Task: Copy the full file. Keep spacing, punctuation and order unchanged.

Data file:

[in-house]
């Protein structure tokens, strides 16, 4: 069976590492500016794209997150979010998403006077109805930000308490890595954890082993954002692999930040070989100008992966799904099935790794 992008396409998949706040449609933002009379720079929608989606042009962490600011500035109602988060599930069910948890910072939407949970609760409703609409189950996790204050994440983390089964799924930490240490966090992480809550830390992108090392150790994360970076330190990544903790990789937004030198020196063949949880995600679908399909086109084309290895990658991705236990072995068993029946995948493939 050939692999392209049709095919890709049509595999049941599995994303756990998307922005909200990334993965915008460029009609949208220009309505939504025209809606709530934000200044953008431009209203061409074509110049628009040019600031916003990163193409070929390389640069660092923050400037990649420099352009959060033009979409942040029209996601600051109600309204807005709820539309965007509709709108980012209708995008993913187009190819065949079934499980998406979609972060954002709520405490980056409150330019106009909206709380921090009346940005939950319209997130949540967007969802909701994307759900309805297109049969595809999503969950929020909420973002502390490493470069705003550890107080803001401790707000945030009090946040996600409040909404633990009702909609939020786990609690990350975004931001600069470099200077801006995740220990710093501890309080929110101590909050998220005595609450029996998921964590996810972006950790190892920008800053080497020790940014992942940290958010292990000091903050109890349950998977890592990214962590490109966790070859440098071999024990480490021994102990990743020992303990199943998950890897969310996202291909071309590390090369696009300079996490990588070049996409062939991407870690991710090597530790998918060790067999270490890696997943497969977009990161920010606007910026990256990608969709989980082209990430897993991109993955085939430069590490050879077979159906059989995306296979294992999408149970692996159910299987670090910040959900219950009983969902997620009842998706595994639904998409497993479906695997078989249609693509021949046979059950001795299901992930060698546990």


[in-house]
């Protein structure tokens, strides 16, 4: 069976590492500016794209997150979010998403006077109805930000308490890595954890082993954002692999930040070989100008992966799904099935790794 992008396409998949706040449609933002009379720079929608989606042009962490600011500035109602988060599930069910948890910072939407949970609760409703609409189950996790204050994440983390089964799924930490240490966090992480809550830390992108090392150790994360970076330190990544903790990789937004030198020196063949949880995600679908399909086109084309290895990658991705236990072995068993029946995948493939 050939692999392209049709095919890709049509595999049941599995994303756990998307922005909200990334993965915008460029009609949208220009309505939504025209809606709530934000200044953008431009209203061409074509110049628009040019600031916003990163193409070929390389640069660092923050400037990649420099352009959060033009979409942040029209996601600051109600309204807005709820539309965007509709709108980012209708995008993913187009190819065949079934499980998406979609972060954002709520405490980056409150330019106009909206709380921090009346940005939950319209997130949540967007969802909701994307759900309805297109049969595809999503969950929020909420973002502390490493470069705003550890107080803001401790707000945030009090946040996600409040909404633990009702909609939020786990609690990350975004931001600069470099200077801006995740220990710093501890309080929110101590909050998220005595609450029996998921964590996810972006950790190892920008800053080497020790940014992942940290958010292990000091903050109890349950998977890592990214962590490109966790070859440098071999024990480490021994102990990743020992303990199943998950890897969310996202291909071309590390090369696009300079996490990588070049996409062939991407870690991710090597530790998918060790067999270490890696997943497969977009990161920010606007910026990256990608969709989980082209990430897993991109993955085939430069590490050879077979159906059989995306296979294992999408149970692996159910299987670090910040959900219950009983969902997620009842998706595994639904998409497993479906695997078989249609693509021949046979059950001795299901992930060698546990």